Brook + Wilde bedding is certainly an investment, but if you're interested in buying the best bedding available then, just like us, you'll be eager to know if the luxury price tag pays off.
One of the key questions you might be asking is what’s the difference between basic bedding and the very best? Well, without wishing to be brusque, the answer is simple: a fair few hundred quid.
We tested Brook & Wilde’s top-end Hungarian goose-down duvet, pillow, mattress protector, and bedlinen set to see what the fuss is all about. You’ll be spending in excess of £1,000 for this collection, so what exactly do you get for the money?
First, the context
For many years I've been used to the sort of bedding that I’d suspect most people buy. Our go-to bedding is duvets in the sub £100 range, usually Silentnight or similar. Duvet covers are bought for aesthetics and usually cost, again, sub £100. Mattress protectors get very little attention whatsoever and are usually bought at the cheapest price. Pillows are slightly different; I’m a head-and-neck-achey kind of sleeper so have invested various sums over the years and currently use a Simba hybrid pillow.
So could I really be convinced to spend nearly 10x our usual budget on bedding? Brook + Wilde's mattresses are top performers in the Real Homes' best mattress guide, so I was interested to see if the bedding achieved the same standards. Read on to find out my verdict.
Brook + Wilde bedding: reviewed and rated
What do you want out of a duvet? Having endured a variable selection of duvets over the years - from cheap supermarket versions bought in a hurry to ones where a greater investment usually pays back - there are a few things to consider.
Firstly, temperature control. That works in two ways, firstly you need a duvet that feels like it provides enough insulative performance to keep you warm on a cold winter’s night, and secondly one that’s breathable enough to feel light in summer.
A duvet's insulative quality is measured by the tog rating, typically 13.5 for winter and a lighter sub-5 rating for summer. That means two duvets, of course. But tog ratings alone aren't the end of the story. The tog is measured on a flat surface and not in real-life scenarios, so to keep warm and snug you need to combine the tog with the ability of the duvet to wrap itself around you. That's why you never feel massively cosy in cheaper duvets which tend to be polyester-filled and suffer from bounceback. Don’t forget, too, that to maintain a pleasant body temperature (and avoid night sweats) the best duvets are moisture-wicking and breathable - which is all down to the air circulation.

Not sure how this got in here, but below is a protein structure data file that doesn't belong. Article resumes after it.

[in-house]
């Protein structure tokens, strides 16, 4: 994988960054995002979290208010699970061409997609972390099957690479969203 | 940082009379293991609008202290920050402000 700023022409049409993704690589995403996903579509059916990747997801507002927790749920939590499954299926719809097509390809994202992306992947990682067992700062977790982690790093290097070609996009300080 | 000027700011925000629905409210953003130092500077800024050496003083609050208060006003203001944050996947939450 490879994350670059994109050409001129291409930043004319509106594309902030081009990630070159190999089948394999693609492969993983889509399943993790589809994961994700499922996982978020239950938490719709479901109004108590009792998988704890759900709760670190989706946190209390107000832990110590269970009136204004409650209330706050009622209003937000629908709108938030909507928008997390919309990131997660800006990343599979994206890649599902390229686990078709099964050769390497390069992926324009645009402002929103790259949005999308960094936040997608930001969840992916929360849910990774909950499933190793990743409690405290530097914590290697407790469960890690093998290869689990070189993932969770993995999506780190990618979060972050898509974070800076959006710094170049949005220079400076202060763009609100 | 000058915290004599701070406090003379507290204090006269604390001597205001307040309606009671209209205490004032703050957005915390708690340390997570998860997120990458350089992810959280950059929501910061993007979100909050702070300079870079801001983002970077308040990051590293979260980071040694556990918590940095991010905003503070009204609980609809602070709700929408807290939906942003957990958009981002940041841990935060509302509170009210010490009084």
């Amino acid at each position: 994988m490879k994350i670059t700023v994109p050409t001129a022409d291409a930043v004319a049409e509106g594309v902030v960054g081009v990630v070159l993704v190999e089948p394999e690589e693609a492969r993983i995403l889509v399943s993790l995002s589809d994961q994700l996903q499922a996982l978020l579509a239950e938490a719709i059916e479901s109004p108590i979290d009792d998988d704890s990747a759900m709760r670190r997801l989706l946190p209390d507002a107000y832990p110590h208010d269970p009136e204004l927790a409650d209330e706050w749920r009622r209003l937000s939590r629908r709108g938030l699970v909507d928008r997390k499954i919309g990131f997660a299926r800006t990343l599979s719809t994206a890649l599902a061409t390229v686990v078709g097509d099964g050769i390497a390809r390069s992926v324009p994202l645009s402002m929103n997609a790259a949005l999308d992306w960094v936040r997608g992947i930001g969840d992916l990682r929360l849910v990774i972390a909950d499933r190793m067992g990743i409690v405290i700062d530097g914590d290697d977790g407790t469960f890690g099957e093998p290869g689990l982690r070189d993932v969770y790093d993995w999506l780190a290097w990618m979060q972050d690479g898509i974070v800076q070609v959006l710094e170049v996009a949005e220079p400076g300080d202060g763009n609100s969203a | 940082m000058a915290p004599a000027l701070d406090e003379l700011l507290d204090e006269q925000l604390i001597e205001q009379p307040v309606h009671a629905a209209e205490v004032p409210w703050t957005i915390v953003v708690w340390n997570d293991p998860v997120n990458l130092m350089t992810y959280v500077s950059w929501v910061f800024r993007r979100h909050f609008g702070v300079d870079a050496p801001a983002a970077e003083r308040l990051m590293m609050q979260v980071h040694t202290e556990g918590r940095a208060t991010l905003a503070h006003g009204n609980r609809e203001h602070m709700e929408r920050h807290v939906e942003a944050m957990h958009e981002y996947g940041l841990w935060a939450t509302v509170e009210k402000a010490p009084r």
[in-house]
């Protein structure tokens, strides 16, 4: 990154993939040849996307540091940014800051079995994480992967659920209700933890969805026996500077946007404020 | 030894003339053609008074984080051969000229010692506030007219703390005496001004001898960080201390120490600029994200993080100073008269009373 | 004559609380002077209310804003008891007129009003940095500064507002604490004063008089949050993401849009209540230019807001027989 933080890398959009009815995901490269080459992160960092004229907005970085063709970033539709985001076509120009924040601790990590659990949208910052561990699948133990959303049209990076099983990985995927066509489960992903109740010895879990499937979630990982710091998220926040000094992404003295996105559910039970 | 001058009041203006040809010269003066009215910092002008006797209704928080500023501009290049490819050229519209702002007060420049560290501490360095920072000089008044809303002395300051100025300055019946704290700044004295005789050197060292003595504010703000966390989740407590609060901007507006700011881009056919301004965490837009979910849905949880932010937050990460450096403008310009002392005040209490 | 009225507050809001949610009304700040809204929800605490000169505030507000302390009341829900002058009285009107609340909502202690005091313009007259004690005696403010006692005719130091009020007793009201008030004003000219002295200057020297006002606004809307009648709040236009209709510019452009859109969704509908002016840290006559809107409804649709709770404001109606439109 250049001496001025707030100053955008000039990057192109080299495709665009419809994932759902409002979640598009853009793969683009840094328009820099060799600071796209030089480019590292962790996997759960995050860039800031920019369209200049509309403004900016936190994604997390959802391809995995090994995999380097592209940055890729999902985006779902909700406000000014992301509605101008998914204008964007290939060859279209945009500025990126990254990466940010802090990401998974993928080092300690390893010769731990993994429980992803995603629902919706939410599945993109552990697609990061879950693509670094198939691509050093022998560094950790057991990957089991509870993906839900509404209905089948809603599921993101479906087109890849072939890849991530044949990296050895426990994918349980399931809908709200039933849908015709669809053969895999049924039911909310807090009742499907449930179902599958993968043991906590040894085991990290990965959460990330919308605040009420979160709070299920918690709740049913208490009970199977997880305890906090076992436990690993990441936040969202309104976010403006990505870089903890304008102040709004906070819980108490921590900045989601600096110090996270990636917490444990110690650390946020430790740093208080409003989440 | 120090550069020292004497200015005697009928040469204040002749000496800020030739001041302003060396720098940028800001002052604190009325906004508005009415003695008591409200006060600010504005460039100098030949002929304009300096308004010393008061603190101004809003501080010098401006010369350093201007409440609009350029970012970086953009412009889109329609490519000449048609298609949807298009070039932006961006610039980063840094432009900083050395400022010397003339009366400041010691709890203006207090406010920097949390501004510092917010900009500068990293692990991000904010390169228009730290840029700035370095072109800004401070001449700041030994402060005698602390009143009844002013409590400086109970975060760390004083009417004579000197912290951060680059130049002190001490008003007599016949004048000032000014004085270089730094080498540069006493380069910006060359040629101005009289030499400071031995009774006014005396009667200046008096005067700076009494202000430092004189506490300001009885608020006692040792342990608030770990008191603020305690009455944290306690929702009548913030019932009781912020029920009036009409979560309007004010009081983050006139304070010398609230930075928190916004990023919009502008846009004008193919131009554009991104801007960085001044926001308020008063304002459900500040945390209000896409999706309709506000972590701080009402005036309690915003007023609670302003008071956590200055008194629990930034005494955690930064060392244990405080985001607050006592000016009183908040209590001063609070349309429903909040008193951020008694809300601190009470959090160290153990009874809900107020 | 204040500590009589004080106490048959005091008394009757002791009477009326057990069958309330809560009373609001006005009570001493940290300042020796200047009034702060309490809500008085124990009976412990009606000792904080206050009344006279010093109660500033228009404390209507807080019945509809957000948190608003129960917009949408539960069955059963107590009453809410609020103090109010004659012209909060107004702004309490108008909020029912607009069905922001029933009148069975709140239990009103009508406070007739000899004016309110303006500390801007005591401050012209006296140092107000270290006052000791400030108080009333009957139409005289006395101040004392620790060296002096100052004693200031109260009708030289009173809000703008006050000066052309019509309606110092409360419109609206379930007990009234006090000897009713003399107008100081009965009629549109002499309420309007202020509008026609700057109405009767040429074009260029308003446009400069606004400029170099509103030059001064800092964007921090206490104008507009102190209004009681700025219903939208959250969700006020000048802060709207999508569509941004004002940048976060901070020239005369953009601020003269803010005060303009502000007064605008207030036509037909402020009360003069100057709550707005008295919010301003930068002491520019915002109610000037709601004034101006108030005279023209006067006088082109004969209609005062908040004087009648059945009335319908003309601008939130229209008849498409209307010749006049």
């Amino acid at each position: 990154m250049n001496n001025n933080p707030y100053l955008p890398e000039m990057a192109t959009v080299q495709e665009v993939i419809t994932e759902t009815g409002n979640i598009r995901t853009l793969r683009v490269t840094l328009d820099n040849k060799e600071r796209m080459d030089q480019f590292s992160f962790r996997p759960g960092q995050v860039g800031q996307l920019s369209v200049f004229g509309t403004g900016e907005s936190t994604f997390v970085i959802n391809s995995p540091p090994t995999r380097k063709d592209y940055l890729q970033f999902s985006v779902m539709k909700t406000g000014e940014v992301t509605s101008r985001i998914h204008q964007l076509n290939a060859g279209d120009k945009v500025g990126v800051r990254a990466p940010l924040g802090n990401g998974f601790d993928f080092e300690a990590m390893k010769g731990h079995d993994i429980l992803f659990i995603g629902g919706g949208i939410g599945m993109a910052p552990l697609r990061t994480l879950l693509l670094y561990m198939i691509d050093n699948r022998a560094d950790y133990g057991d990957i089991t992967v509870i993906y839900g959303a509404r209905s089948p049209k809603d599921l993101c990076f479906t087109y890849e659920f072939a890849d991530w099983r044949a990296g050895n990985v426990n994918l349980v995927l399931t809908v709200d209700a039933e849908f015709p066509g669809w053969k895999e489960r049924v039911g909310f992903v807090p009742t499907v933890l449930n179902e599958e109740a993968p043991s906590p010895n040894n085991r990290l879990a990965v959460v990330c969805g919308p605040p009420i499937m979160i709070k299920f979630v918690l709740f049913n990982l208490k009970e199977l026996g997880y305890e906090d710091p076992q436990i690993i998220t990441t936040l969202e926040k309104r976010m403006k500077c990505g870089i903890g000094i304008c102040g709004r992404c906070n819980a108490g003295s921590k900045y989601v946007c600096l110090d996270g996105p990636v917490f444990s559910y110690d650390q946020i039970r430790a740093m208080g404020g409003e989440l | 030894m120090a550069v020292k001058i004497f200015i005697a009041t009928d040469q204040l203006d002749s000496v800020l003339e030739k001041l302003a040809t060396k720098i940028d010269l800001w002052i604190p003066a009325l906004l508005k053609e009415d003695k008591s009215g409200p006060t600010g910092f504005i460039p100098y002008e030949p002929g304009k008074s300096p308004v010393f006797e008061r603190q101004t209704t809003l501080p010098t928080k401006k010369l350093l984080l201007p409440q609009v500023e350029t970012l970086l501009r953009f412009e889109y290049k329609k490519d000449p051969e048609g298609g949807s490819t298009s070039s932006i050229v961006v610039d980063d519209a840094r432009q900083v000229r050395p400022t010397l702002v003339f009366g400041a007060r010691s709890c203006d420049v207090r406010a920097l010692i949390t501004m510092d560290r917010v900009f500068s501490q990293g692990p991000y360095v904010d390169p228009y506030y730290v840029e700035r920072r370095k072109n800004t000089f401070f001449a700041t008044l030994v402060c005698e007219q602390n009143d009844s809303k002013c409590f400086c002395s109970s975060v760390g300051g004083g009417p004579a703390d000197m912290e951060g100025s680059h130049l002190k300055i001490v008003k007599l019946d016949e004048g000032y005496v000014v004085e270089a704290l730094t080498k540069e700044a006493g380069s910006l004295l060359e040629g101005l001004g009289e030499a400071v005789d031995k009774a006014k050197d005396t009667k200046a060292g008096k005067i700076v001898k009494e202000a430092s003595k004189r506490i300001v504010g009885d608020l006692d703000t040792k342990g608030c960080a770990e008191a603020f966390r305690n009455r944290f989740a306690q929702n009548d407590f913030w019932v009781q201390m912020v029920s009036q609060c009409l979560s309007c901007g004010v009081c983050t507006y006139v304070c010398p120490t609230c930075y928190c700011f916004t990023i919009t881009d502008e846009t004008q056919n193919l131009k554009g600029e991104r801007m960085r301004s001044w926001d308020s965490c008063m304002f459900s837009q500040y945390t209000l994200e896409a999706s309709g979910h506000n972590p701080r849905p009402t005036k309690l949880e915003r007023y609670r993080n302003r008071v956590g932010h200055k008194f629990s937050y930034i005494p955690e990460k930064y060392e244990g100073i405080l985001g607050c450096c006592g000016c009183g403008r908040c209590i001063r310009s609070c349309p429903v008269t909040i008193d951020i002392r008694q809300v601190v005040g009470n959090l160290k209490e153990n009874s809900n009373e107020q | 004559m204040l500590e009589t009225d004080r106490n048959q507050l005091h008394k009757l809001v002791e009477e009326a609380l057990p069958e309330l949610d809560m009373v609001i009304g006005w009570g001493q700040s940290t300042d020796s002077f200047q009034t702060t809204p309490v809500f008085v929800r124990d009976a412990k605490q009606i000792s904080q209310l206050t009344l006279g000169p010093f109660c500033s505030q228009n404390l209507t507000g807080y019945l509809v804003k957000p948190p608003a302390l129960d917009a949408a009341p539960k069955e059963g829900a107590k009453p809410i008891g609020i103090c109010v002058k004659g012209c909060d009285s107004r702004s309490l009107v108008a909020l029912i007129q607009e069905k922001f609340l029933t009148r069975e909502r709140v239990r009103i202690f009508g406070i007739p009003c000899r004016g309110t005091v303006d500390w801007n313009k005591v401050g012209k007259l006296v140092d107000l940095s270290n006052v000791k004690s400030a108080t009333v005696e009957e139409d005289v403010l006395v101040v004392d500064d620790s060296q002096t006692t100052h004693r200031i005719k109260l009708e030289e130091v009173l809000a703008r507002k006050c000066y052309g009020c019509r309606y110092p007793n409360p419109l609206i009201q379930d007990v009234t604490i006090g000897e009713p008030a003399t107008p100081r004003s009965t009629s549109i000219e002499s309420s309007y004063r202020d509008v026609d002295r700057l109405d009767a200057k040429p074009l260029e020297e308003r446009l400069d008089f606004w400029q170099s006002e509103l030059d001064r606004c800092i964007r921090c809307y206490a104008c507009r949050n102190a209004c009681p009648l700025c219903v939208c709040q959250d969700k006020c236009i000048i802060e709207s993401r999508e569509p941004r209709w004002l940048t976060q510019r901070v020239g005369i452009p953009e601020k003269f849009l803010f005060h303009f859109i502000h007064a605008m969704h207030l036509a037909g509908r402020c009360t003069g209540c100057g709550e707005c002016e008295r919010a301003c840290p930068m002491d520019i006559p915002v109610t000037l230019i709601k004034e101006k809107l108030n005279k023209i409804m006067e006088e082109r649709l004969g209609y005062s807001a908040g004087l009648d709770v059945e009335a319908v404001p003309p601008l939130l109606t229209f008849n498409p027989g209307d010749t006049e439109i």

Hungarian goose down
With all that in mind, Hungarian goose-down fillings are widely considered to be the best, offering significantly more air circulation than polyester and other synthetics. While people can worry about goose down being allergenic, the science says it’s actually that down tends to attract dust/house mites which in turn set you off sneezing. The way that top-end goose-down duvets deal with this is a high-quality, tightly weaved casing.
Goose-down can also come with ethical concerns. To help you rest easier, Brook + Wilde's down and feathers are never sourced from live animals, are not associated with animals used in the foie gras industry, and are all retraceable back to the rearing area. Their products have also been awarded the Downpass Certificate which monitors that ethical standards are met.
Weight, drape and comfort
On all counts, the Brook & Wilde Marlowe Goose Down Duvet we tested hit the spot. I was particularly impressed with its feeling of weight and ability to drape while at the same time feeling comfortable and airy. It felt very smooth and silky and the 10.5 tog rating didn’t underperform despite some cold nights. Even in the early June heat, it felt comfortable and light.
Real Homes Rated: 5/5 stars
To match with the duvet, we also tested out Brook & Wild’s Marlowe Goose Down pillow.
The battle of the pillows has a new champion
As previously mentioned, I’m slightly obsessed by pillows, having tried every available type over the years both singularly and in combination. My current go-to choice is the Simba hybrid pillow which is currently ranked as one of the best pillows available to buy by the Real Homes team. I’ve found its flexibility (you can add or remove the memory foam cubes easily) very useful in finding a comfortable balance between firmness and receptiveness to the impact of my head crashing to the pillow after a long day.
The perfect combination